‘Science can happen anywhere’: RAGBRAI discovery leads to breakthrough for Parkinson’s research
WINTERSET, Ia. — Davis Phinney never let his nerves show on the bike.
That steely nature and competitive drive helped him win a bronze medal, two stages of the Tour de France, and the nickname “the cash register,” a nod to his penchant for taking purses.
A couple of decades removed from racing professionally, Phinney’s nerves still don’t show on the bike — but that has as much to do with new science as it does with his resolve.
Twenty years ago, Phinney was diagnosed with Parkinson’s disease. He was prescribed rest, which was both a difficult task for a man who has always been on the go and, as it would take him a few years to learn, the exact wrong remedy if he wanted to slow the disease’s progression.
A few years later and a few states away, Dr. Jay Alberts, of the Cleveland Clinic, was pedaling across Iowa on a tandem bike with Cathy, a Parkinson’s patient. The ride was mostly a publicity tour and the doctor’s attempt to bring attention to the need for more Parkinson’s research.
But somewhere between the beer tent and Mr. Pork Chop, he stumbled onto an important finding: Cathy’s physical abilities improved after a day of pedaling, and then improved more after another day.
That chance discovery was the spark to a groundbreaking study that would reverse the common practice of recommending repose for Parkinson’s patients. After hearing of Alberts’ conclusions, The Davis Phinney Foundation funded more of his research.
Now, Phinney and Alberts have come back to the Register’s Annual Great Bicycle Ride Across Iowa, the place where the spark was lit, to show that exercise is the cornerstone of living a better life with Parkinson’s. More broadly, Phinney adds, they want to bring Parkinson’s “out of the closet,” by exhibiting that a diagnosis isn’t a death sentence.
“There are few places where we can have the kind of impact that we have on RAGBRAI,” Phinney said. “Everyone who passes us will learn about Parkinson’s and hopefully come to understand it better.”
Input, output and his greatest challenge
In a Winterset hotel’s parking lot just off the route, 75 riders dressed in red, white and blue Evil Knievel jerseys gather for breakfast before setting out on the road from Winterset to Indianola.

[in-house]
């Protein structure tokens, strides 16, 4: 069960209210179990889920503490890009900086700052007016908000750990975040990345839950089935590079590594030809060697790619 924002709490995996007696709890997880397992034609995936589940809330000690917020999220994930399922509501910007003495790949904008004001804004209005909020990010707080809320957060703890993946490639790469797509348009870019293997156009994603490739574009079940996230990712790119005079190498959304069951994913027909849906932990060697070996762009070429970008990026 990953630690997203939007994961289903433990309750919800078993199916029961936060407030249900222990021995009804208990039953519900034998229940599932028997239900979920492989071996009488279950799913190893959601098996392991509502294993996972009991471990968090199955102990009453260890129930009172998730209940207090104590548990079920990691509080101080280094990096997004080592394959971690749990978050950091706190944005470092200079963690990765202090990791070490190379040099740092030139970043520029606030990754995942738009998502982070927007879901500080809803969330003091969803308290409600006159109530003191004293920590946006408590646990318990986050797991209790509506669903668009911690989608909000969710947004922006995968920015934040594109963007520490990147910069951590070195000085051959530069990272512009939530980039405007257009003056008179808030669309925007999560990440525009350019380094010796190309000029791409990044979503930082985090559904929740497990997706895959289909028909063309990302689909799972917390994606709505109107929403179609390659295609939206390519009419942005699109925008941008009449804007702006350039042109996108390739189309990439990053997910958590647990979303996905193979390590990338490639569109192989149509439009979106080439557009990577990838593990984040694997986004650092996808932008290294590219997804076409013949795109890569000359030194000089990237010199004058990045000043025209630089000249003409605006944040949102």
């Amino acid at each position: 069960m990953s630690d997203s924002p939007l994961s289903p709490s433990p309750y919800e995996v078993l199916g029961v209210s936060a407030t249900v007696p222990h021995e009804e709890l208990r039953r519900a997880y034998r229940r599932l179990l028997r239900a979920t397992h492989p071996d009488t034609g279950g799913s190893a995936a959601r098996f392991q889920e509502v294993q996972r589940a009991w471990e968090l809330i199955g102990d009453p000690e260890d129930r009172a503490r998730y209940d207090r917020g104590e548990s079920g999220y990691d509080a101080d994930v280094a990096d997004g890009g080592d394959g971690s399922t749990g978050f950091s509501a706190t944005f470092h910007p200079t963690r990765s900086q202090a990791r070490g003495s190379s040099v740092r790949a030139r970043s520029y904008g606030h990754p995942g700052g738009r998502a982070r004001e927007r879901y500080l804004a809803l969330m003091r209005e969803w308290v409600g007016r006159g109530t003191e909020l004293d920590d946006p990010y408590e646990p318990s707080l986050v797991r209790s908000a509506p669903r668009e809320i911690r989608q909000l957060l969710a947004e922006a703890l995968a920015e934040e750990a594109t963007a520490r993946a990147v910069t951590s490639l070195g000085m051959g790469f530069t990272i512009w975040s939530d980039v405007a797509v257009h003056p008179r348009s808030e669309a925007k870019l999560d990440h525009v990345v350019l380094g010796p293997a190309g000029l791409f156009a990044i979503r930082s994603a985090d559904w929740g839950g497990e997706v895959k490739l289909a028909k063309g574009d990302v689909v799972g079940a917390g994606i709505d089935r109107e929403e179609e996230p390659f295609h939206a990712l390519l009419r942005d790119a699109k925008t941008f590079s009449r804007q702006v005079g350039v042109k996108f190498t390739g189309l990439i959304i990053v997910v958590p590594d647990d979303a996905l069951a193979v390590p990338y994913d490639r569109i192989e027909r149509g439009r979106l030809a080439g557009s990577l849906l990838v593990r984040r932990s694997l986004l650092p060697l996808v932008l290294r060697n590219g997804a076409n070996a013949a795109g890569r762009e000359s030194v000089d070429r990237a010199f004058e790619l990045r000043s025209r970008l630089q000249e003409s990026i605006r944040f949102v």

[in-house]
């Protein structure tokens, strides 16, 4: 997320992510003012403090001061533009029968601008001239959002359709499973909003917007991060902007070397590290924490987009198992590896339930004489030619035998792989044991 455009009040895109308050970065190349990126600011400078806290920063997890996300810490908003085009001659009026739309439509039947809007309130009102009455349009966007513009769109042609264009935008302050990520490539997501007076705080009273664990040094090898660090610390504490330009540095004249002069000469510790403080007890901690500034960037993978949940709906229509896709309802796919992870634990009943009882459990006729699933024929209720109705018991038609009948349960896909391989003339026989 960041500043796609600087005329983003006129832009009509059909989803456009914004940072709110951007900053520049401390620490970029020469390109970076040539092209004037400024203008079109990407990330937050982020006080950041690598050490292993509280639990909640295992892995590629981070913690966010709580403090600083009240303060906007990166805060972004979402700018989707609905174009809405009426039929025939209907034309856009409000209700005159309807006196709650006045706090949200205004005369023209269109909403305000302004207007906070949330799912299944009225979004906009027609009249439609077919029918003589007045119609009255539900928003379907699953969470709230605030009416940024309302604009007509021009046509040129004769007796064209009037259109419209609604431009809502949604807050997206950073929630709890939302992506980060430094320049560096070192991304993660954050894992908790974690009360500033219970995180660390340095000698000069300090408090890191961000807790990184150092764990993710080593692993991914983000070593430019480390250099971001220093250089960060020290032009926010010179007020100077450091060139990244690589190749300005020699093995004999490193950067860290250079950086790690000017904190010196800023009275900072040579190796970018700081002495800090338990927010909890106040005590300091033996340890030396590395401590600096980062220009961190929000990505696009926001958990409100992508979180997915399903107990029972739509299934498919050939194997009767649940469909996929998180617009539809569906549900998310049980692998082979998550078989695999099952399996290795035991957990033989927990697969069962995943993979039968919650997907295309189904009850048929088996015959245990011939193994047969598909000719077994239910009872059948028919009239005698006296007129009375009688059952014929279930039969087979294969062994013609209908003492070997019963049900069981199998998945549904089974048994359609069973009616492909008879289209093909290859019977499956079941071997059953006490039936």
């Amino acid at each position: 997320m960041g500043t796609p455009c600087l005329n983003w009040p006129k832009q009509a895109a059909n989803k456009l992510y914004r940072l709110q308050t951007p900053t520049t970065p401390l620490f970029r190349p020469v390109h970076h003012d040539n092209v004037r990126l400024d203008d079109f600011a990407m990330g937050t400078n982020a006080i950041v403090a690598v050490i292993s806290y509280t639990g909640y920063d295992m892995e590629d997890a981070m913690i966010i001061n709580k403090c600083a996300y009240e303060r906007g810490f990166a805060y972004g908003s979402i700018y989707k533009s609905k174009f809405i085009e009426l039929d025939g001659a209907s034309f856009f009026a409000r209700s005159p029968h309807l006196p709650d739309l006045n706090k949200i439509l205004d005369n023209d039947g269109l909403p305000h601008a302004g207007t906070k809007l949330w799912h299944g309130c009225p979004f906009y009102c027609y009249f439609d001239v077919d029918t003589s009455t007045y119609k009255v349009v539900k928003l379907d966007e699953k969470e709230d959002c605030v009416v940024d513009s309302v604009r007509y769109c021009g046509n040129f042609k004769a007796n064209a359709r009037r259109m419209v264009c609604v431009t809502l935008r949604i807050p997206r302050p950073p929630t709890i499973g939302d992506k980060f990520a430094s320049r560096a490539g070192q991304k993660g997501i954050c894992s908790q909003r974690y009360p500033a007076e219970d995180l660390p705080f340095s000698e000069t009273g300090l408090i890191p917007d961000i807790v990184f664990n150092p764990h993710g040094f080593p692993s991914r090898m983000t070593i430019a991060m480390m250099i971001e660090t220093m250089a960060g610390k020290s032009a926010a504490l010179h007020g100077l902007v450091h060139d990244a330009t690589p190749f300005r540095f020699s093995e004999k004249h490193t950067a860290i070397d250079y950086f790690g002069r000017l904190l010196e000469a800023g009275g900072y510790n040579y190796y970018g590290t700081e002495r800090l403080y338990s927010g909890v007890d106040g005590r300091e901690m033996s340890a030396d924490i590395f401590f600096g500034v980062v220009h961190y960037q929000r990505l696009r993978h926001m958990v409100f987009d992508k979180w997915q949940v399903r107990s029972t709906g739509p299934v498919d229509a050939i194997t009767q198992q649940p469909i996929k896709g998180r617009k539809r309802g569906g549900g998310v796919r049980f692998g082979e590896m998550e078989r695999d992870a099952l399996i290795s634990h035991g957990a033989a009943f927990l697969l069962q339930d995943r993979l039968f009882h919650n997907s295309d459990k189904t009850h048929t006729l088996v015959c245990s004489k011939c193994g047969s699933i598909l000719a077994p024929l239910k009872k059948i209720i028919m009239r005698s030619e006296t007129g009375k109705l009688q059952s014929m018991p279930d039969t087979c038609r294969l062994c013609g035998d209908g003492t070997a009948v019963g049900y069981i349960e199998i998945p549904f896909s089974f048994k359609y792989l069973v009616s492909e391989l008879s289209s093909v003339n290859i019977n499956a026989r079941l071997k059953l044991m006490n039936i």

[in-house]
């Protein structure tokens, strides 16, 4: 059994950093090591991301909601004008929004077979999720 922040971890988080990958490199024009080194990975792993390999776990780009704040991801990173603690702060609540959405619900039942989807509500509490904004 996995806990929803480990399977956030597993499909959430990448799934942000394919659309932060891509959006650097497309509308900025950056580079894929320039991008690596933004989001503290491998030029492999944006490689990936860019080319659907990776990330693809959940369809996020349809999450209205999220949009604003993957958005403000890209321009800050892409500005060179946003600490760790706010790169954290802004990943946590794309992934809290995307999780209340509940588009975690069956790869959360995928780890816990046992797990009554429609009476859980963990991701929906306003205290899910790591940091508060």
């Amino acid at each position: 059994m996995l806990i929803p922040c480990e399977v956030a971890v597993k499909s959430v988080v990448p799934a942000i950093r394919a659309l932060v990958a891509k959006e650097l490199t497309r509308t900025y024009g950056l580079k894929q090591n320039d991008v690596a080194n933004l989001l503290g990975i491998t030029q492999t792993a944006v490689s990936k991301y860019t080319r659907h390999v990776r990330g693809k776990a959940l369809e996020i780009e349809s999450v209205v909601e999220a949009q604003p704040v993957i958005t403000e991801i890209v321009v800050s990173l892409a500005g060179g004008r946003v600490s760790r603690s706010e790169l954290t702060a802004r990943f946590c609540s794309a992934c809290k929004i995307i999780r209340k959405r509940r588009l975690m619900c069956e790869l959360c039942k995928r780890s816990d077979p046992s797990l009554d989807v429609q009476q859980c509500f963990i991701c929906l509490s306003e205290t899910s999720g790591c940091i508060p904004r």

Among the sea of daredevil lookalikes, Phinney is most definitely a star — in both the Parkinson’s and cycling communities. People want selfies or just to shake his hand.
Considering he was an Olympic athlete, I can’t stop thinking that this disease — one that slowly steals your movement — has to be particularly hard to deal with. So I ask him, “Do you feel like your body failed you?”
“I view it as a challenge, the greatest challenge of life,” he said. “At one time I was a real athlete and all that training — the preparing, the mindfulness, the advocating for self-care — I still use that today, but in a different way.”
The executive director of the Phinney Foundation, Polly Dawkins, jumps in. They like to think of a journey with Parkinson’s as a metaphor for endurance sports: The doctors are your coaches and, like coaches, they are responsible for your drills — just instead of burpees, their controlling pill requirements and sleep regimens.
“It’s still about how input contributes to output, and we know that micro-adjustments can change everything,” she said.
Science in the cornfields
As a long-time Parkinson’s researcher, Alberts knew exercise was important, but how important was driven home to him on RAGBRAI 2003. Pedaling on a tandem bike connected to Alberts (a fit guy), Cathy was forced to go at his speed (90 RPM), which was significantly faster than hers (80 RPM).
On the bike, Cathy didn’t feel as stiff, he noticed. She was pedaling faster, and her brain function was better. As she wrote postcards and mailed them to her family from across Iowa, her handwriting became more legible.
“It was a serendipitous discovery,” he said. “Science can happen anywhere, even in the cornfields of Iowa.”
“If I am stressed or stiff one day and I get on the bike, my entire body will feel better,” he said. “It’s like a brain hack.”
With his research that cycling can play an important role in treatment, Alberts is hoping more doctors will give out prescriptions for exercise, and more funding will be allocated for research on the connection between biking and better lives.
Through the partnership between Phinney and Alberts, more than 120 YMCAs across America have a Pedal for Parkinson’s program. And soon they hope to finalize a deal with Peloton to put 250 research bikes in the homes of Parkinson’s patients.
“Parkinson’s robs patients of control, and cycling helps them take it back,” Alberts said.
Blending in — even if it’s just on a bike
To put it simply: Phinney and Alberts want to change the conversation around Parkinson’s. They want people to know that small triumphs — slightly better hand-writing on a postcard home — can lead to bigger victories. They want people to get out of that closet.
Looking around the parking lot, I’m struck by how difficult it is to tell the difference between Parkinson’s patients and other riders. No one is watching for how stiff someone is walking or treating anyone with kid gloves.
My grandfather died from Parkinson’s just over three years ago and I can’t stop thinking about what he would be like if he were here. Would he be wearing that goofy jersey? Probably. He’d definitely be smiling.
Later Tuesday night, from the main stage of the Simpson College stadium, Phinney would be picked out of the crowd to watch a video of cycling greats paying homage to him and receive a proclamation from the governor thanking him for his work fighting Parkinson’s.
But for now, he was riding — Evil Knievel outfit on, complete with a kitschy cape in the wind — and smiling, just like everyone else.